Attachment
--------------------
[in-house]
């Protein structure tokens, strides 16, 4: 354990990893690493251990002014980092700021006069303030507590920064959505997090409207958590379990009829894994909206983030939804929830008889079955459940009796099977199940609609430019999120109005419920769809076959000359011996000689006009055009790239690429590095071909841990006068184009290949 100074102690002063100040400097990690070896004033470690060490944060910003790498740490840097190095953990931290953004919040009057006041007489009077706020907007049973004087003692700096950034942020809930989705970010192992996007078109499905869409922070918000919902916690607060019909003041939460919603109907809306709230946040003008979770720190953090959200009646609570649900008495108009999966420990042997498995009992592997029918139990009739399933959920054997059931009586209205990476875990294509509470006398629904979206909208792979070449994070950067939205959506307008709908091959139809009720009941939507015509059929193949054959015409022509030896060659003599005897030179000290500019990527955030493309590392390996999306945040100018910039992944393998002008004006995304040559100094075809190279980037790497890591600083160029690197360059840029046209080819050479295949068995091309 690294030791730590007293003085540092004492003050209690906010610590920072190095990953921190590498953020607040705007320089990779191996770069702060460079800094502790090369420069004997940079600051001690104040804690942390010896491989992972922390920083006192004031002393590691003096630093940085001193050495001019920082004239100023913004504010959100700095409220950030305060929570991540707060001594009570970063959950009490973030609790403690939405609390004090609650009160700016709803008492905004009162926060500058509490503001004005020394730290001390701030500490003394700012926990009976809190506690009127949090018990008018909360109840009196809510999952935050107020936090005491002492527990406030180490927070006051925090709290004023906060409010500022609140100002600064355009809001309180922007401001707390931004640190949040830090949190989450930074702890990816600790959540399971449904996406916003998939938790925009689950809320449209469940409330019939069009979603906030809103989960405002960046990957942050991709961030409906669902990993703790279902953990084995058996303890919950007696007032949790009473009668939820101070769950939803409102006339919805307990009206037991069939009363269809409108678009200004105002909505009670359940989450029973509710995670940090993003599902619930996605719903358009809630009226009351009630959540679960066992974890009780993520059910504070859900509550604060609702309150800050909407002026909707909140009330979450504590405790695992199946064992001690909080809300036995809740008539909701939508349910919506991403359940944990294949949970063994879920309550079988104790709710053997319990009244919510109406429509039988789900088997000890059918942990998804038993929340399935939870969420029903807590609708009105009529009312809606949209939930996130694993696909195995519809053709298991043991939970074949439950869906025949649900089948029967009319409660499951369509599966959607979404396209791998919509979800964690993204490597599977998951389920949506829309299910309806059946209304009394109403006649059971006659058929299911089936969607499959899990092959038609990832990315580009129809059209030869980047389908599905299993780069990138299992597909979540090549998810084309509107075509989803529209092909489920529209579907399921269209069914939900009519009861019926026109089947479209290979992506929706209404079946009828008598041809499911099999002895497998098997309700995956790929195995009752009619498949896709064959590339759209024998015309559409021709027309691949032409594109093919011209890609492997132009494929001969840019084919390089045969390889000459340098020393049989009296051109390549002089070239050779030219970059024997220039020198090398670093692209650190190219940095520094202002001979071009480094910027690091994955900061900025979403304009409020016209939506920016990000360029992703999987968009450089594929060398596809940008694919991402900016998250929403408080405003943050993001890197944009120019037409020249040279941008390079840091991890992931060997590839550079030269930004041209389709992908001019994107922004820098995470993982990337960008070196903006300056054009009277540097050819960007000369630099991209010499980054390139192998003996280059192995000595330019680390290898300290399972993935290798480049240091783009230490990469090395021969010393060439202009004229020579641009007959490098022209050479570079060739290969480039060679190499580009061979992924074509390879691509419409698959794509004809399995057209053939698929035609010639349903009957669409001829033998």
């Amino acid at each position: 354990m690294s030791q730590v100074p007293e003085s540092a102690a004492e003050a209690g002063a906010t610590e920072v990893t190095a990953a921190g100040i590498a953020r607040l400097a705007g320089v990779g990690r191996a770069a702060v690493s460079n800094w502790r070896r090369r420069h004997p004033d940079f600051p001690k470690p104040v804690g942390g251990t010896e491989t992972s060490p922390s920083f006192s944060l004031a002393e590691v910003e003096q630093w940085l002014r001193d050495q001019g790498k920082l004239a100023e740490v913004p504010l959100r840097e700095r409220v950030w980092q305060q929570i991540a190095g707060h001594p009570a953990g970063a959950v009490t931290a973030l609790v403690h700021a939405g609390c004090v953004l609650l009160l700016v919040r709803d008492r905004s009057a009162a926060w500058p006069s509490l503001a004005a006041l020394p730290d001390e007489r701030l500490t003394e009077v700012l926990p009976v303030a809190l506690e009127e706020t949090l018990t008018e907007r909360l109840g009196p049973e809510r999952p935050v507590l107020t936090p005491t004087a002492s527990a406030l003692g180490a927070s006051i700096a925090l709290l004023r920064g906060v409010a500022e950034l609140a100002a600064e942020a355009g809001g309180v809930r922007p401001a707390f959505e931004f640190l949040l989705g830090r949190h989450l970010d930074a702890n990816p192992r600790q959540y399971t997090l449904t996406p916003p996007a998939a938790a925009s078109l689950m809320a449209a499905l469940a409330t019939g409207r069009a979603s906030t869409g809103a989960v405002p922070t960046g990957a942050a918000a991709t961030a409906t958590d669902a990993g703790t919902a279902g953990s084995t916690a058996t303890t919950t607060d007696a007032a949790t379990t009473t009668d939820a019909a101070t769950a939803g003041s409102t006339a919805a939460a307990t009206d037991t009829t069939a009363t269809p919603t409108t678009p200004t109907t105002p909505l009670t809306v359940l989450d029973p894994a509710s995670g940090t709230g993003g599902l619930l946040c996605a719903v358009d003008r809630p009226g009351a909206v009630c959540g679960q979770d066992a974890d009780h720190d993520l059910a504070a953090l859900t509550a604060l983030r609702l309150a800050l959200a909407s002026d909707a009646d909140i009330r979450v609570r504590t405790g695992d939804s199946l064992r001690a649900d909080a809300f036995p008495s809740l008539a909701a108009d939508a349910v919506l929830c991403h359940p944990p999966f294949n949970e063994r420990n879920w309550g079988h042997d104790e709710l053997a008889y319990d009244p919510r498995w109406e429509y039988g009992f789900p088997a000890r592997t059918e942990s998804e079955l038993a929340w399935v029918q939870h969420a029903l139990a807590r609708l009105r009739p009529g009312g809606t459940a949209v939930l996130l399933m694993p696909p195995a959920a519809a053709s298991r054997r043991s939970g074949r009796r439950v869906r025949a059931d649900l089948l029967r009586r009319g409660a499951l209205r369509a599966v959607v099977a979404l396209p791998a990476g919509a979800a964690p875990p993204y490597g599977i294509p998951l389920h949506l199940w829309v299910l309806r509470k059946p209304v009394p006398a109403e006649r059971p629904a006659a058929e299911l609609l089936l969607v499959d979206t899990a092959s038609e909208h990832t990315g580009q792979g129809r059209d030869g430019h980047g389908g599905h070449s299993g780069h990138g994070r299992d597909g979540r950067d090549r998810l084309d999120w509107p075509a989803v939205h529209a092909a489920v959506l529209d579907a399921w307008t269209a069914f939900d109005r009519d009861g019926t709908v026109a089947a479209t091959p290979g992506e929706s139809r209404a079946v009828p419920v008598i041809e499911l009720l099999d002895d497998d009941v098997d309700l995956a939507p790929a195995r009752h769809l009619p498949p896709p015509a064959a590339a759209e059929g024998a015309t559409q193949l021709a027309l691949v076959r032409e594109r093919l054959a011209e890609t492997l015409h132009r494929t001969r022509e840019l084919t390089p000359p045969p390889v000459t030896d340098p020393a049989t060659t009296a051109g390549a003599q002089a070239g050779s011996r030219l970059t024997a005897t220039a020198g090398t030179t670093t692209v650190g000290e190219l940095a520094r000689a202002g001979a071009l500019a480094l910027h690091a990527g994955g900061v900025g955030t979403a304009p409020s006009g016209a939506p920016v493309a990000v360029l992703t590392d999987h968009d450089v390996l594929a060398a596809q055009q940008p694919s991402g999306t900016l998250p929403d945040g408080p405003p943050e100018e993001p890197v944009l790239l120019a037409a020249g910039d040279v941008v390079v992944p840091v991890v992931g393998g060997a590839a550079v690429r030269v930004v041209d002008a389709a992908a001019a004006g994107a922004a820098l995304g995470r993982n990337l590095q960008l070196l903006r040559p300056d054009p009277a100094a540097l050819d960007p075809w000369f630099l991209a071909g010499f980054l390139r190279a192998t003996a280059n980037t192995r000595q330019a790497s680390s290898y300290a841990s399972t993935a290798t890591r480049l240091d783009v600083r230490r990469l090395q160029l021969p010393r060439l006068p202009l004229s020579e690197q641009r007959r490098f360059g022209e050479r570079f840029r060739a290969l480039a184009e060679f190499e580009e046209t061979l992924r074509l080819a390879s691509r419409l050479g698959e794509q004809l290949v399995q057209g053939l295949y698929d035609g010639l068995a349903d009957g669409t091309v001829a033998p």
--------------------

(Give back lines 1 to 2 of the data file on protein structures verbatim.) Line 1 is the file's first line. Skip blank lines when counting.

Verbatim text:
[in-house]
């Protein structure tokens, strides 16, 4: 354990990893690493251990002014980092700021006069303030507590920064959505997090409207958590379990009829894994909206983030939804929830008889079955459940009796099977199940609609430019999120109005419920769809076959000359011996000689006009055009790239690429590095071909841990006068184009290949 100074102690002063100040400097990690070896004033470690060490944060910003790498740490840097190095953990931290953004919040009057006041007489009077706020907007049973004087003692700096950034942020809930989705970010192992996007078109499905869409922070918000919902916690607060019909003041939460919603109907809306709230946040003008979770720190953090959200009646609570649900008495108009999966420990042997498995009992592997029918139990009739399933959920054997059931009586209205990476875990294509509470006398629904979206909208792979070449994070950067939205959506307008709908091959139809009720009941939507015509059929193949054959015409022509030896060659003599005897030179000290500019990527955030493309590392390996999306945040100018910039992944393998002008004006995304040559100094075809190279980037790497890591600083160029690197360059840029046209080819050479295949068995091309 690294030791730590007293003085540092004492003050209690906010610590920072190095990953921190590498953020607040705007320089990779191996770069702060460079800094502790090369420069004997940079600051001690104040804690942390010896491989992972922390920083006192004031002393590691003096630093940085001193050495001019920082004239100023913004504010959100700095409220950030305060929570991540707060001594009570970063959950009490973030609790403690939405609390004090609650009160700016709803008492905004009162926060500058509490503001004005020394730290001390701030500490003394700012926990009976809190506690009127949090018990008018909360109840009196809510999952935050107020936090005491002492527990406030180490927070006051925090709290004023906060409010500022609140100002600064355009809001309180922007401001707390931004640190949040830090949190989450930074702890990816600790959540399971449904996406916003998939938790925009689950809320449209469940409330019939069009979603906030809103989960405002960046990957942050991709961030409906669902990993703790279902953990084995058996303890919950007696007032949790009473009668939820101070769950939803409102006339919805307990009206037991069939009363269809409108678009200004105002909505009670359940989450029973509710995670940090993003599902619930996605719903358009809630009226009351009630959540679960066992974890009780993520059910504070859900509550604060609702309150800050909407002026909707909140009330979450504590405790695992199946064992001690909080809300036995809740008539909701939508349910919506991403359940944990294949949970063994879920309550079988104790709710053997319990009244919510109406429509039988789900088997000890059918942990998804038993929340399935939870969420029903807590609708009105009529009312809606949209939930996130694993696909195995519809053709298991043991939970074949439950869906025949649900089948029967009319409660499951369509599966959607979404396209791998919509979800964690993204490597599977998951389920949506829309299910309806059946209304009394109403006649059971006659058929299911089936969607499959899990092959038609990832990315580009129809059209030869980047389908599905299993780069990138299992597909979540090549998810084309509107075509989803529209092909489920529209579907399921269209069914939900009519009861019926026109089947479209290979992506929706209404079946009828008598041809499911099999002895497998098997309700995956790929195995009752009619498949896709064959590339759209024998015309559409021709027309691949032409594109093919011209890609492997132009494929001969840019084919390089045969390889000459340098020393049989009296051109390549002089070239050779030219970059024997220039020198090398670093692209650190190219940095520094202002001979071009480094910027690091994955900061900025979403304009409020016209939506920016990000360029992703999987968009450089594929060398596809940008694919991402900016998250929403408080405003943050993001890197944009120019037409020249040279941008390079840091991890992931060997590839550079030269930004041209389709992908001019994107922004820098995470993982990337960008070196903006300056054009009277540097050819960007000369630099991209010499980054390139192998003996280059192995000595330019680390290898300290399972993935290798480049240091783009230490990469090395021969010393060439202009004229020579641009007959490098022209050479570079060739290969480039060679190499580009061979992924074509390879691509419409698959794509004809399995057209053939698929035609010639349903009957669409001829033998």